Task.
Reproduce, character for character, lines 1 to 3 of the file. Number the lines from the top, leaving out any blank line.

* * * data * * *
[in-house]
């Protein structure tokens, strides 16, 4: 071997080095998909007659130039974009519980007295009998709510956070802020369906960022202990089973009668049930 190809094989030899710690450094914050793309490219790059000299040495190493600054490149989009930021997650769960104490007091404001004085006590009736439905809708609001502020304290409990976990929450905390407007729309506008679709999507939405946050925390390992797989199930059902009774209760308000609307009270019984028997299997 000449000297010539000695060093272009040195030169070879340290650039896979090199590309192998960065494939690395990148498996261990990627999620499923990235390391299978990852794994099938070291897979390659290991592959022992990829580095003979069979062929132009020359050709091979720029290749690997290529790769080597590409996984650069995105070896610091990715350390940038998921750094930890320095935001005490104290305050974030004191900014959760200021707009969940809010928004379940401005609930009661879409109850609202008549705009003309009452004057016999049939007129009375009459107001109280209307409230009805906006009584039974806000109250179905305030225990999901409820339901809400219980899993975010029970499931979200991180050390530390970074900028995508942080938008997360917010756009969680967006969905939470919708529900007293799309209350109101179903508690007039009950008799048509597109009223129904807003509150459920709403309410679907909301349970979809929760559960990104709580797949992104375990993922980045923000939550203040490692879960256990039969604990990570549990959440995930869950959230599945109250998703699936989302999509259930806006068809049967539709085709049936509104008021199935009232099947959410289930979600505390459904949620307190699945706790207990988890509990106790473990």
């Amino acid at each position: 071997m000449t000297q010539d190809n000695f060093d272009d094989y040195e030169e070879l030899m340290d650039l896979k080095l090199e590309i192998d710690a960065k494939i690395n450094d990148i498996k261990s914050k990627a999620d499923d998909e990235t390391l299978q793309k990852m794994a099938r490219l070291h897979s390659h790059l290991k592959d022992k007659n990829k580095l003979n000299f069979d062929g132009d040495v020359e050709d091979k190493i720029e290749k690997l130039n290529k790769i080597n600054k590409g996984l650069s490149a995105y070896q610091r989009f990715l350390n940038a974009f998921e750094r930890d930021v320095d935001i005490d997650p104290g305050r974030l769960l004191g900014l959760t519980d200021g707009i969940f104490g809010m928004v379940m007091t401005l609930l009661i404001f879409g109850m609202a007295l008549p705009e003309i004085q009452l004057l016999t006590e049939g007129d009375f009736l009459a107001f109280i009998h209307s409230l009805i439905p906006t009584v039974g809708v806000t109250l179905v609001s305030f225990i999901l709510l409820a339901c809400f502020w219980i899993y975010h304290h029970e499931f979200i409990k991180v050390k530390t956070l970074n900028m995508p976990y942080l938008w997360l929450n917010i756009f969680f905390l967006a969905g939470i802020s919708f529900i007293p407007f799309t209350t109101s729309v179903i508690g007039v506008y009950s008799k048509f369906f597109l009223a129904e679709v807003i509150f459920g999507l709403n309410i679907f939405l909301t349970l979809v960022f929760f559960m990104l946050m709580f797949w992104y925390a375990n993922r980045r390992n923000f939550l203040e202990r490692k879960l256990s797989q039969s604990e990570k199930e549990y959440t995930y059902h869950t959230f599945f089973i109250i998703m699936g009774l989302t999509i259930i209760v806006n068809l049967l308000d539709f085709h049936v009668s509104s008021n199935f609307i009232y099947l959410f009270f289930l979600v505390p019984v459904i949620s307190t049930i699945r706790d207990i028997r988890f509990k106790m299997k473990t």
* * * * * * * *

[in-house]
């Protein structure tokens, strides 16, 4: 071997080095998909007659130039974009519980007295009998709510956070802020369906960022202990089973009668049930 190809094989030899710690450094914050793309490219790059000299040495190493600054490149989009930021997650769960104490007091404001004085006590009736439905809708609001502020304290409990976990929450905390407007729309506008679709999507939405946050925390390992797989199930059902009774209760308000609307009270019984028997299997 000449000297010539000695060093272009040195030169070879340290650039896979090199590309192998960065494939690395990148498996261990990627999620499923990235390391299978990852794994099938070291897979390659290991592959022992990829580095003979069979062929132009020359050709091979720029290749690997290529790769080597590409996984650069995105070896610091990715350390940038998921750094930890320095935001005490104290305050974030004191900014959760200021707009969940809010928004379940401005609930009661879409109850609202008549705009003309009452004057016999049939007129009375009459107001109280209307409230009805906006009584039974806000109250179905305030225990999901409820339901809400219980899993975010029970499931979200991180050390530390970074900028995508942080938008997360917010756009969680967006969905939470919708529900007293799309209350109101179903508690007039009950008799048509597109009223129904807003509150459920709403309410679907909301349970979809929760559960990104709580797949992104375990993922980045923000939550203040490692879960256990039969604990990570549990959440995930869950959230599945109250998703699936989302999509259930806006068809049967539709085709049936509104008021199935009232099947959410289930979600505390459904949620307190699945706790207990988890509990106790473990």
């Amino acid at each position: 071997m000449t000297q010539d190809n000695f060093d272009d094989y040195e030169e070879l030899m340290d650039l896979k080095l090199e590309i192998d710690a960065k494939i690395n450094d990148i498996k261990s914050k990627a999620d499923d998909e990235t390391l299978q793309k990852m794994a099938r490219l070291h897979s390659h790059l290991k592959d022992k007659n990829k580095l003979n000299f069979d062929g132009d040495v020359e050709d091979k190493i720029e290749k690997l130039n290529k790769i080597n600054k590409g996984l650069s490149a995105y070896q610091r989009f990715l350390n940038a974009f998921e750094r930890d930021v320095d935001i005490d997650p104290g305050r974030l769960l004191g900014l959760t519980d200021g707009i969940f104490g809010m928004v379940m007091t401005l609930l009661i404001f879409g109850m609202a007295l008549p705009e003309i004085q009452l004057l016999t006590e049939g007129d009375f009736l009459a107001f109280i009998h209307s409230l009805i439905p906006t009584v039974g809708v806000t109250l179905v609001s305030f225990i999901l709510l409820a339901c809400f502020w219980i899993y975010h304290h029970e499931f979200i409990k991180v050390k530390t956070l970074n900028m995508p976990y942080l938008w997360l929450n917010i756009f969680f905390l967006a969905g939470i802020s919708f529900i007293p407007f799309t209350t109101s729309v179903i508690g007039v506008y009950s008799k048509f369906f597109l009223a129904e679709v807003i509150f459920g999507l709403n309410i679907f939405l909301t349970l979809v960022f929760f559960m990104l946050m709580f797949w992104y925390a375990n993922r980045r390992n923000f939550l203040e202990r490692k879960l256990s797989q039969s604990e990570k199930e549990y959440t995930y059902h869950t959230f599945f089973i109250i998703m699936g009774l989302t999509i259930i209760v806006n068809l049967l308000d539709f085709h049936v009668s509104s008021n199935f609307i009232y099947l959410f009270f289930l979600v505390p019984v459904i949620s307190t049930i699945r706790d207990i028997r988890f509990k106790m299997k473990t």